Thursday, November 6, 2008

Response to Jim H's blog 'Keep the Performance Reviews!'

I think we should keep the reviews but with less emphasis on the automation. I’ve heard it argued that canned feedback is better than nothing. This is probably true but there is sufficient research to indicate that personal recognition makes people feel valued, which can be more motivating than cash. I would therefore argue that better than nothing is not good enough.

Talent management is a human problem first and a software problem second. So far the leading talent management solutions have not solved the problem of poor management, which seems like a pretty important problem to solve if you want to attract, retain and motivate good people. Note that poor management can manifest in many ways, from failure to weed out poor performers to vague, confusing or conflicting corporate objectives, and automated performance reviews in a poor management environment will at best create some baby steps in the right direction and at worst bog everyone down in pointless activity.

Not that this is a criticism of talent management solutions because in all fairness, management of people isn’t a software problem. The criticism is that leading talent management solutions have implied that automating talent management processes is some sort of recipe for better management. The real solution is better management, which can’t be installed.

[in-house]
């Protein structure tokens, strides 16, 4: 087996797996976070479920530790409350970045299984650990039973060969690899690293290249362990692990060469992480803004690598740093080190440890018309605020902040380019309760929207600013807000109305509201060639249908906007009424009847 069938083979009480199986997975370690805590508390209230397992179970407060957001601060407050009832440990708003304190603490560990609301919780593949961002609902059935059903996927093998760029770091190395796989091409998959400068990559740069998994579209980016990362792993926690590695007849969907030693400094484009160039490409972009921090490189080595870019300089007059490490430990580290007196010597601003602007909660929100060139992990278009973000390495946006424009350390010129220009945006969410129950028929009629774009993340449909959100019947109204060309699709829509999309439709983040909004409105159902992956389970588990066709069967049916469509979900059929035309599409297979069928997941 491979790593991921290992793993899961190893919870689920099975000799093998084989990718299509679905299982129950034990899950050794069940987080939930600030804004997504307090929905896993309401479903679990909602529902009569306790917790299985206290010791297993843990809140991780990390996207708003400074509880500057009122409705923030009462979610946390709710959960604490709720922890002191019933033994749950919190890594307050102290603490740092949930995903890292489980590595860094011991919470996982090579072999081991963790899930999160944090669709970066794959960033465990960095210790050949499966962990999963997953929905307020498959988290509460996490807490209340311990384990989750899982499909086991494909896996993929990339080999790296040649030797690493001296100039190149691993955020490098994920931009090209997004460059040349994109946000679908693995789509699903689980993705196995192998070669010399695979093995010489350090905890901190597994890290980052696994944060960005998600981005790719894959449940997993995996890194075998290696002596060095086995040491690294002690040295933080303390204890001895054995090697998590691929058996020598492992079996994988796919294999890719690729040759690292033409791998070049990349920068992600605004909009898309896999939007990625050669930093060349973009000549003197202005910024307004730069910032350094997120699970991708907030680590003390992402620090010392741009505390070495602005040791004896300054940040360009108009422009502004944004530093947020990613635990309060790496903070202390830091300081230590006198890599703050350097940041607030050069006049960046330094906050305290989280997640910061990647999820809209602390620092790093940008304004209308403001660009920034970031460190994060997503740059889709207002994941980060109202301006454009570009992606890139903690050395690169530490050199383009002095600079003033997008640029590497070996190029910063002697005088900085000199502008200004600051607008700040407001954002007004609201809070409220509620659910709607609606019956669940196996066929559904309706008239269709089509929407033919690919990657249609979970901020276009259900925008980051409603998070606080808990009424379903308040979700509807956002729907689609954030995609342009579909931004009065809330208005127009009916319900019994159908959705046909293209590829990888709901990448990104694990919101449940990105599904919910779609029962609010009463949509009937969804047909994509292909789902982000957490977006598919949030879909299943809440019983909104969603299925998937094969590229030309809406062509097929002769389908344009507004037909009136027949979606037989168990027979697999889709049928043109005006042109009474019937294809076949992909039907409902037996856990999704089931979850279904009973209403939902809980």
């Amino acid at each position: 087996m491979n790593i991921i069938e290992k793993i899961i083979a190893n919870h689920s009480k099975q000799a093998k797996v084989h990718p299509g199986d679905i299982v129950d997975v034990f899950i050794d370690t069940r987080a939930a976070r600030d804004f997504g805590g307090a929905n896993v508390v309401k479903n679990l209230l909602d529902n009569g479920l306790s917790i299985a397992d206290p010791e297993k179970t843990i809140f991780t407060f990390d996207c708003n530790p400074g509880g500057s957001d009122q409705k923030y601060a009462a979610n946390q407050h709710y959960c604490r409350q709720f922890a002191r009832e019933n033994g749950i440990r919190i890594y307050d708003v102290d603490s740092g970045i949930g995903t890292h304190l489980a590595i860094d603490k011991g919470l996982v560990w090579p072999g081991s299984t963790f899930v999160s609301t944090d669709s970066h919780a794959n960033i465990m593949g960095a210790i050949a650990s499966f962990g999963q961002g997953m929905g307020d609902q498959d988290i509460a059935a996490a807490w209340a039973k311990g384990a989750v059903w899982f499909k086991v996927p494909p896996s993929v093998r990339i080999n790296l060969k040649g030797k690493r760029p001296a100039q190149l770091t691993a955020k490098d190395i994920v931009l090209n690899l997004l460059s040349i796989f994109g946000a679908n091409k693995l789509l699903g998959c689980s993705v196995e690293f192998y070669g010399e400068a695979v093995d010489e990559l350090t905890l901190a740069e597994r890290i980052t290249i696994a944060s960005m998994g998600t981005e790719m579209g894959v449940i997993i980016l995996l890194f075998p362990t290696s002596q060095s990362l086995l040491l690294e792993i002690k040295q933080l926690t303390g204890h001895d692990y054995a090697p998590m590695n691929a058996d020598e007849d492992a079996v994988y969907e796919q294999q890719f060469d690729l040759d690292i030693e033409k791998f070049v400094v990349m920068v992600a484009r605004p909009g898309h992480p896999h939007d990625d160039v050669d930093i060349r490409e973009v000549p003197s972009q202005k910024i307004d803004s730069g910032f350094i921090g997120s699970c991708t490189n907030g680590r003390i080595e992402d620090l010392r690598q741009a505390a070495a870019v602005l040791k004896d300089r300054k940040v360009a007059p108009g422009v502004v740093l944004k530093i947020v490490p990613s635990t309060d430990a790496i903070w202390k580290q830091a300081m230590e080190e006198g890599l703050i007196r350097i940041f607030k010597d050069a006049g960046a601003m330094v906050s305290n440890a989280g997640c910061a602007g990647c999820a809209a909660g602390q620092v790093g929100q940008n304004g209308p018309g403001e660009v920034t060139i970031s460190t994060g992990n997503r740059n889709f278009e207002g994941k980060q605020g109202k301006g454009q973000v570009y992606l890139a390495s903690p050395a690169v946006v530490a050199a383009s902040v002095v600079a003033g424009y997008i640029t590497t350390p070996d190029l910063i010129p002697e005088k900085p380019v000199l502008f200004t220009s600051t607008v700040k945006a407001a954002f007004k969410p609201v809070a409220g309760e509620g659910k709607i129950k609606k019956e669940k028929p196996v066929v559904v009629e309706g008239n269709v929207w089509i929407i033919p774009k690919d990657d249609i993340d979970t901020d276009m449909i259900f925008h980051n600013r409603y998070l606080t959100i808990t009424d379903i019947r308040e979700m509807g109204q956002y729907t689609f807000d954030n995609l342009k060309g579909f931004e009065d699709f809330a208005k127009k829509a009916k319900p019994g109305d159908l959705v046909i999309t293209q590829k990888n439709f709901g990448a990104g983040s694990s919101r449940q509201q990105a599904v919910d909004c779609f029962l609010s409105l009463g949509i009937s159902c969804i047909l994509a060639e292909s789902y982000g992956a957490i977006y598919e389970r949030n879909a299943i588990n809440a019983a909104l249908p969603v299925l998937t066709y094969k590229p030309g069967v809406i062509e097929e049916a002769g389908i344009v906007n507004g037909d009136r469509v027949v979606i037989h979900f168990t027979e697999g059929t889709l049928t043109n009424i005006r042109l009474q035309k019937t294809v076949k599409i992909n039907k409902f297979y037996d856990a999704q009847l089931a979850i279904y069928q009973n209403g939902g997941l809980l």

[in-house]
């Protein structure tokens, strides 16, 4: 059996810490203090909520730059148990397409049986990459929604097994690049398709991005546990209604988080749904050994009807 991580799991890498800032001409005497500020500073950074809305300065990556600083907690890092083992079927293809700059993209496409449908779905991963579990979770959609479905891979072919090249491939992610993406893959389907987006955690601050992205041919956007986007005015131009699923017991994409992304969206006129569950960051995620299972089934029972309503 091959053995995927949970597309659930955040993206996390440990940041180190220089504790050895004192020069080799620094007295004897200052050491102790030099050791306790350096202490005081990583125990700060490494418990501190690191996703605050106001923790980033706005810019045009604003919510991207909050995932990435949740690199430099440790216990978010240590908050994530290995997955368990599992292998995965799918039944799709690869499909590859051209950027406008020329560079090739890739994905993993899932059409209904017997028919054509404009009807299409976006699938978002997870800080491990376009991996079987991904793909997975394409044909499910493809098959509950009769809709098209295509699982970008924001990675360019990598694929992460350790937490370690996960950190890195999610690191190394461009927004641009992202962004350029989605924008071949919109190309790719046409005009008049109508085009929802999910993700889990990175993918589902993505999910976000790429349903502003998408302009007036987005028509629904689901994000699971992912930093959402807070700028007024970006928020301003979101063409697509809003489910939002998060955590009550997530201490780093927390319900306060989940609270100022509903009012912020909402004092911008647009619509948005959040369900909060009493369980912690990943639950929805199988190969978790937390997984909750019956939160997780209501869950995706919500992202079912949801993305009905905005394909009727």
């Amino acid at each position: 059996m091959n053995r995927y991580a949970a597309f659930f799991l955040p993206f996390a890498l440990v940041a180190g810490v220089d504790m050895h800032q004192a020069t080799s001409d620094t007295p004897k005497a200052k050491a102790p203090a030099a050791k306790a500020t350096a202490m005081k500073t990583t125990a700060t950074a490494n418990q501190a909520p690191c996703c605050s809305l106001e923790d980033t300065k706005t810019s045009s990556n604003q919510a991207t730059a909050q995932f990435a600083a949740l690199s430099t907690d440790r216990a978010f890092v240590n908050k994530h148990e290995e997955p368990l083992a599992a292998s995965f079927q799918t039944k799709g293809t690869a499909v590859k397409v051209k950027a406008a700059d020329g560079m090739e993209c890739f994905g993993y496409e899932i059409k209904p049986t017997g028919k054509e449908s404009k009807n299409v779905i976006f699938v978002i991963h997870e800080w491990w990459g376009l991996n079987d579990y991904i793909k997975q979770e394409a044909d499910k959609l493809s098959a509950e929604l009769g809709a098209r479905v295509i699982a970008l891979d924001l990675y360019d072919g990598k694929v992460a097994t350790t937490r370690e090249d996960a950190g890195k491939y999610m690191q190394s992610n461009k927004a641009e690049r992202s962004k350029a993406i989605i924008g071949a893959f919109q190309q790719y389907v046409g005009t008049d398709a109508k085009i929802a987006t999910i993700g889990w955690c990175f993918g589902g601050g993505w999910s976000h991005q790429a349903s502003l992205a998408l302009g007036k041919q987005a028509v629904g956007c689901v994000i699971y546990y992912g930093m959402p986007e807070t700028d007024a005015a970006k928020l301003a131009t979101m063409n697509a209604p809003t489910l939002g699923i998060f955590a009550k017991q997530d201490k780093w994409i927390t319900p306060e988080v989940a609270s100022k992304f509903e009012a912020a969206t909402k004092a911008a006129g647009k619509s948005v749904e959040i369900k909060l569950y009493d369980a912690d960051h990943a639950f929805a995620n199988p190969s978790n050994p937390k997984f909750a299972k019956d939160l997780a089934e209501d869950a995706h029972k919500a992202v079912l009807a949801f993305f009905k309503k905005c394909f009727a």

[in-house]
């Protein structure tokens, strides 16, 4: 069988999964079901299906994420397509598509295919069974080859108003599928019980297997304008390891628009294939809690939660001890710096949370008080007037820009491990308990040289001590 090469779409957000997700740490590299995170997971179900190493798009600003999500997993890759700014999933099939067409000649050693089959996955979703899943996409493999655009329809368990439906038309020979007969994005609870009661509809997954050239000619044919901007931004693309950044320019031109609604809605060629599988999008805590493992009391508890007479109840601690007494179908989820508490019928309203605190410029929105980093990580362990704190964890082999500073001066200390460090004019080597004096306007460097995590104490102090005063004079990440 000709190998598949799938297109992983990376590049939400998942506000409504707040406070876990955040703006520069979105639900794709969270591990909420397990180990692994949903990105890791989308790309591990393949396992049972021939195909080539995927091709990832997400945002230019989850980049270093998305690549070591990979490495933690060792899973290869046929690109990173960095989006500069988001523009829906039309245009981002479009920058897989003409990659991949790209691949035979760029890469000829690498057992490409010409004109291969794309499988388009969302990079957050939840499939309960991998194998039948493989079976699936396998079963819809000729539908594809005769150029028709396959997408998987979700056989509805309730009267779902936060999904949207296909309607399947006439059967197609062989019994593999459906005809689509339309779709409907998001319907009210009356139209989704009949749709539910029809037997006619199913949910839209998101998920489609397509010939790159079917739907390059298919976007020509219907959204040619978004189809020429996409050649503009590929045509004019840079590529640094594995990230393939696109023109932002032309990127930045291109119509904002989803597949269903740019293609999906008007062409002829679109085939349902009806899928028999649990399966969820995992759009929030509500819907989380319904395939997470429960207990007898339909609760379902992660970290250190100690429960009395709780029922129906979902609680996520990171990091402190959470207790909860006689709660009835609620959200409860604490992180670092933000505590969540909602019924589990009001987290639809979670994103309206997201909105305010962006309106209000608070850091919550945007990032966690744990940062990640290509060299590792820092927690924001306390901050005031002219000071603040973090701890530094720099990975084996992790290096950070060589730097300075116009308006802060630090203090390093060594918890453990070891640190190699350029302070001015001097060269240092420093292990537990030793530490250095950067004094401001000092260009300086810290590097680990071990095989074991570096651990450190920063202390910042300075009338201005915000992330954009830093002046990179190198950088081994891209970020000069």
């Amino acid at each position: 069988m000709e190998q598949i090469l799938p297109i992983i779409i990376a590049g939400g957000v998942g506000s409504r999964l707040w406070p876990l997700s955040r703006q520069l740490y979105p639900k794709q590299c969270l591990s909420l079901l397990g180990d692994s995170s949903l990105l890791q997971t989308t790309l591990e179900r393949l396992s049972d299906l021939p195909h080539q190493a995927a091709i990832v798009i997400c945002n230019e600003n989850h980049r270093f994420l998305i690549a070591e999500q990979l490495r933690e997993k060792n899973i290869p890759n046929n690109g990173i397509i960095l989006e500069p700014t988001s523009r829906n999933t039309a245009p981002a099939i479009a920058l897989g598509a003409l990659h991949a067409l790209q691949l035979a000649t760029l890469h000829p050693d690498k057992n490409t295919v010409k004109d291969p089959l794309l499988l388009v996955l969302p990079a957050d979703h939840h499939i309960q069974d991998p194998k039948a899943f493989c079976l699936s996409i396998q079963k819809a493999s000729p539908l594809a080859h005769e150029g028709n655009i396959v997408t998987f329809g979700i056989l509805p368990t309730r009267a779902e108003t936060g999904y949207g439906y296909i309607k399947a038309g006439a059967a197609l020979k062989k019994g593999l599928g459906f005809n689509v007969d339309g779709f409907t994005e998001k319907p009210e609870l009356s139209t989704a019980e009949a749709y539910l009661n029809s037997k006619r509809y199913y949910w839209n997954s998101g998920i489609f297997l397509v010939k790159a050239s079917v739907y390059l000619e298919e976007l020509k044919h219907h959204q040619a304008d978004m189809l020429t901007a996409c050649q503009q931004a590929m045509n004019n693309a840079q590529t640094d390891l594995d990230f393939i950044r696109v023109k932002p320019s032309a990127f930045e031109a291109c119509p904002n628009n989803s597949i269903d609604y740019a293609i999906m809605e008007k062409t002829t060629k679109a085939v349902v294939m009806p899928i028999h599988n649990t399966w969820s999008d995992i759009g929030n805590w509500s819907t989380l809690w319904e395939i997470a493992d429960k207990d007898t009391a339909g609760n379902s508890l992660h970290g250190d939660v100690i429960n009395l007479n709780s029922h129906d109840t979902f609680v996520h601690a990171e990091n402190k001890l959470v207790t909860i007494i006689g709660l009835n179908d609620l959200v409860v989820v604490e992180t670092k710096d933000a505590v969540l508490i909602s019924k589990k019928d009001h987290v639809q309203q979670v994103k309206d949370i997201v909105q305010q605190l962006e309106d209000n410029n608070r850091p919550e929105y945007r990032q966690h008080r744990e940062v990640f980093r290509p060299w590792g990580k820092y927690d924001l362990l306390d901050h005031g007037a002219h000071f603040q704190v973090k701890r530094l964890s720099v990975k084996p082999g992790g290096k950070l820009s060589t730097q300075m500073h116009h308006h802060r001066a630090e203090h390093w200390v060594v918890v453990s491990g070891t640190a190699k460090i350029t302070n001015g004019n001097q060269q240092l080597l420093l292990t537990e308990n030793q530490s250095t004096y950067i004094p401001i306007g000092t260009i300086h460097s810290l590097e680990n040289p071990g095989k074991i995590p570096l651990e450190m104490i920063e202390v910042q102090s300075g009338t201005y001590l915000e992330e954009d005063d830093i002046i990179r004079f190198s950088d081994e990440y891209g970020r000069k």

A performance review done well, with an emphasis on the people involved rather than complex cascading goals and what percentage of reviews are complete, can be tremendously value adding for everyone involved. So, I agree we should keep the reviews. But I think that the value add comes when people have an honest, constructive interaction that results in the right people being recognized and/or rewarded, not from the automation.

Wednesday, November 5, 2008

Is Talent Management getting away from automation?

A recent AMR report 'When Performance Management Worlds Collide, Business Will Benefit' made an interesting point that we are seeing a shift from automation to intelligence. According to this report, the key to great performance is the collision of personal, financial and operational goals and there's a great little diagram to illustrate these three things colliding.

There are also several good points made about keeping it simple and a great case study of a company using Success Factors to automate reviews and ending up with over 1000 unaligned goals.

OK I'm cherry picking the stuff I like here, but you get the idea.

Mind you, the report is a little vague about how this whole fusion of performance indicators into one holistic model thing actually works but I thought the general idea was on track.

While I've never been a huge fan of automating processes that depend on human interaction, I wonder if we aren't still putting the cart before the horse. Certainly the company and team performance are invaluable data points for a successful performance review but is that the chicken or the egg?

If you hire good people, give them clear objectives and treat them well financial performance will follow. What I'm saying is, most companies don't need some grandiose complicated new way to mash up performance indicators, they just need to treat their people well, treat their customers well, keep a reasonable eye on expenses and know what business they're in.

Or maybe that's a simpler way of saying the same thing.

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